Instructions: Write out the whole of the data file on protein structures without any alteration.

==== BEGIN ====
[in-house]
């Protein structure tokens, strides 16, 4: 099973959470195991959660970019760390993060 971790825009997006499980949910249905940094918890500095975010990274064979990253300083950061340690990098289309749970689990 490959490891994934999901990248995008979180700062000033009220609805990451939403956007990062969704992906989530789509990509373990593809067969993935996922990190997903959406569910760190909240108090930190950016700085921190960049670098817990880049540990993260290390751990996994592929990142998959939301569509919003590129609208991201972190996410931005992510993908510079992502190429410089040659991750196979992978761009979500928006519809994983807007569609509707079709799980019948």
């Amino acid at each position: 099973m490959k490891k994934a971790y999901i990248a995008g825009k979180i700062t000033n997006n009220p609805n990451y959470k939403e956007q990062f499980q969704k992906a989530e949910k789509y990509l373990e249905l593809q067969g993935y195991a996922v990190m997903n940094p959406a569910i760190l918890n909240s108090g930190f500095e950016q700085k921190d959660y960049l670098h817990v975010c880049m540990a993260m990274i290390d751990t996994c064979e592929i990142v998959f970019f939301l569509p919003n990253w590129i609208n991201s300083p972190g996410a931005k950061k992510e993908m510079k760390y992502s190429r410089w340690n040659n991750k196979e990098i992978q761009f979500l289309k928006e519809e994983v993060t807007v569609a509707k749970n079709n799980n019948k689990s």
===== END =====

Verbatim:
[in-house]
């Protein structure tokens, strides 16, 4: 099973959470195991959660970019760390993060 971790825009997006499980949910249905940094918890500095975010990274064979990253300083950061340690990098289309749970689990 490959490891994934999901990248995008979180700062000033009220609805990451939403956007990062969704992906989530789509990509373990593809067969993935996922990190997903959406569910760190909240108090930190950016700085921190960049670098817990880049540990993260290390751990996994592929990142998959939301569509919003590129609208991201972190996410931005992510993908510079992502190429410089040659991750196979992978761009979500928006519809994983807007569609509707079709799980019948």
């Amino acid at each position: 099973m490959k490891k994934a971790y999901i990248a995008g825009k979180i700062t000033n997006n009220p609805n990451y959470k939403e956007q990062f499980q969704k992906a989530e949910k789509y990509l373990e249905l593809q067969g993935y195991a996922v990190m997903n940094p959406a569910i760190l918890n909240s108090g930190f500095e950016q700085k921190d959660y960049l670098h817990v975010c880049m540990a993260m990274i290390d751990t996994c064979e592929i990142v998959f970019f939301l569509p919003n990253w590129i609208n991201s300083p972190g996410a931005k950061k992510e993908m510079k760390y992502s190429r410089w340690n040659n991750k196979e990098i992978q761009f979500l289309k928006e519809e994983v993060t807007v569609a509707k749970n079709n799980n019948k689990s």